pseudoDarkleech Leads to Rig-V EK at and Drops Cerber


  • – – Compromised website
  • – – Rig-V EK
  • Cerber checkin UDP traffic via port 6892 (3 times for all IPs in each subnet listed below):
  • – – Bitcoin block explorer
  • – – Cerber Decryptor site
  • – – Cerber Decryptor site
  • – – Cerber Decryptor site
  • – – Cerber Decryptor site




SHA256: aba6cf28484e85ee238077ad85d00a82f67e2cc45c4dbe9a4bf1f938e1638276
File name: Rig-V EK Landing Page.html

SHA256: 3f1cad5d97184d4a090182cc7bc952c939545bc7291f4dbc96ac121e29ba3236
File name: Rig-V EK Flash Exploit.swf

SHA256: 284a9869c421fe562d98c04dc0c4c51973e10c39570a21c9547562ff59f90bfc
File name: MXj6sFosp

SHA256: 96297e59f7e92c282c46b39fe7edbcab85d9e820b9e280c3ec38c520f00105fc
File name: rad82735.tmp.exe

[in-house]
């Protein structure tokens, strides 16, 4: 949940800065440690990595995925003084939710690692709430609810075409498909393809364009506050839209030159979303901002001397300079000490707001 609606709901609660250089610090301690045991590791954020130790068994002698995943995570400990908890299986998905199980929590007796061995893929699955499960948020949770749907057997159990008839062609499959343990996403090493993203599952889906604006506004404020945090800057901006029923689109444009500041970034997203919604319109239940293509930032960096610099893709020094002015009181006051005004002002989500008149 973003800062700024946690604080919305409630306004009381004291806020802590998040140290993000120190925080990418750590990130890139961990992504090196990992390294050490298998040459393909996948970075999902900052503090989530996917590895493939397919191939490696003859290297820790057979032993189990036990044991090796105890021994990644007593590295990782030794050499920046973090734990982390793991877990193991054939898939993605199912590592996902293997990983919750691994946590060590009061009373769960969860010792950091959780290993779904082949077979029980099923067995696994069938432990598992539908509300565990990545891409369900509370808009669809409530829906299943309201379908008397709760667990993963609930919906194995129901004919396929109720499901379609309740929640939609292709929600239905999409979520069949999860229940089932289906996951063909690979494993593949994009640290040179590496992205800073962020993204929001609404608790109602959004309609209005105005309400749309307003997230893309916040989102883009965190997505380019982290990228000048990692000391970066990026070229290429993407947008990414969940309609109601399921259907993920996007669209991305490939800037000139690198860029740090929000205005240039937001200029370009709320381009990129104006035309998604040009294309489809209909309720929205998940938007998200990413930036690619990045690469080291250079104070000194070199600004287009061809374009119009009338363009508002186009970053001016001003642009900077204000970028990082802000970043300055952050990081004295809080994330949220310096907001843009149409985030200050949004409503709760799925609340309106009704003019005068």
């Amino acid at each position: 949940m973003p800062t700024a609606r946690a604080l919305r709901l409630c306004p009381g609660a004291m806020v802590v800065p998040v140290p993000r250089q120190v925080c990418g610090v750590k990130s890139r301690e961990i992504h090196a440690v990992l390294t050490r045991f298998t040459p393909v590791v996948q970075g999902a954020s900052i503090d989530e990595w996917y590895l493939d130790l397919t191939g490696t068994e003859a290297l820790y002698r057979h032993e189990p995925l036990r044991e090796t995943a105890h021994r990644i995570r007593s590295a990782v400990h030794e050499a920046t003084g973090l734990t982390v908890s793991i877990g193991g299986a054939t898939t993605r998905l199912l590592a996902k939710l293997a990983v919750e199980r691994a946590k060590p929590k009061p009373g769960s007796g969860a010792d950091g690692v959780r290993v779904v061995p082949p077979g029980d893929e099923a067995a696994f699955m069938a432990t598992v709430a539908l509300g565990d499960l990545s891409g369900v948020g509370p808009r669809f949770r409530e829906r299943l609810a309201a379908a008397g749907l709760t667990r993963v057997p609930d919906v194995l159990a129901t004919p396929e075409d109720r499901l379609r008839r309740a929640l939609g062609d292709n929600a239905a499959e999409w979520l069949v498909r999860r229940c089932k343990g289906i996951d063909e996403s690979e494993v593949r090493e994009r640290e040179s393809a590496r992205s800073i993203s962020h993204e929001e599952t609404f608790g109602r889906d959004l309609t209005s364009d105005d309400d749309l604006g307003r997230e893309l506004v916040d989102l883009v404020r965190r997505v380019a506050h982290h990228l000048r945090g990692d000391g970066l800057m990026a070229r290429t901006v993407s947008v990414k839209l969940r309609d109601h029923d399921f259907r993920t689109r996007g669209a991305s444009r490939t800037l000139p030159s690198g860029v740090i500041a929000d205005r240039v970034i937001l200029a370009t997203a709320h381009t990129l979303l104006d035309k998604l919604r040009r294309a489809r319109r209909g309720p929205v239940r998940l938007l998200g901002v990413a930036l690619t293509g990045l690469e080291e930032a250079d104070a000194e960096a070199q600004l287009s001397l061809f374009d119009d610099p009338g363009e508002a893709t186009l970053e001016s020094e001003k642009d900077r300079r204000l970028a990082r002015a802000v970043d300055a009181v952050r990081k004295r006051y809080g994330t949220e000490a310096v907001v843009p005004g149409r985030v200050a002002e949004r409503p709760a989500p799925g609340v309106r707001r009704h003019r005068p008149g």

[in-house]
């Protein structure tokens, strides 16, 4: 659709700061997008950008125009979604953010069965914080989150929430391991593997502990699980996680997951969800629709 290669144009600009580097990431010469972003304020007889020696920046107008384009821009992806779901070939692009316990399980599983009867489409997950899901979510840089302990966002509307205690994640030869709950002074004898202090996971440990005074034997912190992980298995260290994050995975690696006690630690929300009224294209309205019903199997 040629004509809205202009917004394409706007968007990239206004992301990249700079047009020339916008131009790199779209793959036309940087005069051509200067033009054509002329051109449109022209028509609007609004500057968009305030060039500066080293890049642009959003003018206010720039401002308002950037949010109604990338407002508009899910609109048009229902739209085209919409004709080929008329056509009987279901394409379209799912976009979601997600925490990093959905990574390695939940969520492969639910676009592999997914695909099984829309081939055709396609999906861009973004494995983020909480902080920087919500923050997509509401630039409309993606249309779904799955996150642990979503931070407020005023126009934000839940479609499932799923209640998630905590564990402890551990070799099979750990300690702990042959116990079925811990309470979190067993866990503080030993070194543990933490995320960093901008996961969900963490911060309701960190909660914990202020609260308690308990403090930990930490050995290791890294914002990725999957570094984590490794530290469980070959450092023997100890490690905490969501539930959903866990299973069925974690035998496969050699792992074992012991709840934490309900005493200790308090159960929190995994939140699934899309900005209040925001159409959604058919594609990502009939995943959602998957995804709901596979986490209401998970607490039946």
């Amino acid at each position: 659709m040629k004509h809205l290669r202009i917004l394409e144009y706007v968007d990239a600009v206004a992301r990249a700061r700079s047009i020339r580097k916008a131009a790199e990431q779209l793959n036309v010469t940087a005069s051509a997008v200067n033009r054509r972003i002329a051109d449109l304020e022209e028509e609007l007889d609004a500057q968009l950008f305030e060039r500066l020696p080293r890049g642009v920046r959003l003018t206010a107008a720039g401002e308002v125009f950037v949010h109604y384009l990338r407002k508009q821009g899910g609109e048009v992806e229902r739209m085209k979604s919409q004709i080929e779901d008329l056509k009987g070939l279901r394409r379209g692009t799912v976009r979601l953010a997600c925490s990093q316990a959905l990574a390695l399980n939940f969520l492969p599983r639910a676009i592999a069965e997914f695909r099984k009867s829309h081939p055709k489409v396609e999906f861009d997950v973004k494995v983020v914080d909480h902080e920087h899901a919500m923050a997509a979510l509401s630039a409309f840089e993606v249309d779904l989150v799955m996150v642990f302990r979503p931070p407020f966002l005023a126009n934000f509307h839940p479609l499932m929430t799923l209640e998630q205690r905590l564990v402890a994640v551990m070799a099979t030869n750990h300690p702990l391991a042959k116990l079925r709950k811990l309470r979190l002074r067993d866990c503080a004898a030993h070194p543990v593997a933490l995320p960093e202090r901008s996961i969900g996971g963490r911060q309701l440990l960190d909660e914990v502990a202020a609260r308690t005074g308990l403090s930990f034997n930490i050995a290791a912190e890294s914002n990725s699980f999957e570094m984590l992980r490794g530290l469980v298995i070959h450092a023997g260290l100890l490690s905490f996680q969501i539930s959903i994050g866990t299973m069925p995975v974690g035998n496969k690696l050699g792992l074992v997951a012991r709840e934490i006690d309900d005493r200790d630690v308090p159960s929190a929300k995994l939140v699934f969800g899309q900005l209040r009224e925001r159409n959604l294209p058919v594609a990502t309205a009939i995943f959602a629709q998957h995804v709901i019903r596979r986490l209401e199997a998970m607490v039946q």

Hybrid-Analysis Link

Infection Chain:

The infection started off with the host being redirected from a pseudoDarkleech script to the EK landing page. Below is an image of the script:


Once on the landing page the host was sent a Flash exploit and then a Cerber ransomware payload. Images of each step (landing page, Flash exploit, and payload) are shown below:


The payload is downloaded by the following script, which is dropped in %Temp%:


The downloaded payload is then dropped in %Temp% under the name rad82735.tmp.exe. The executable deletes itself after the infection.

Below is an image of files created in %Temp%:


The Desktop background then changes to the Cerber ransom note and there is an .hta ransom note dropped as well:


If you work in a SOC I would recommend scanning the networks that you monitor for Cerber’s UDP checkin traffic listed in the IOCs section. I would also block the EK IP address.

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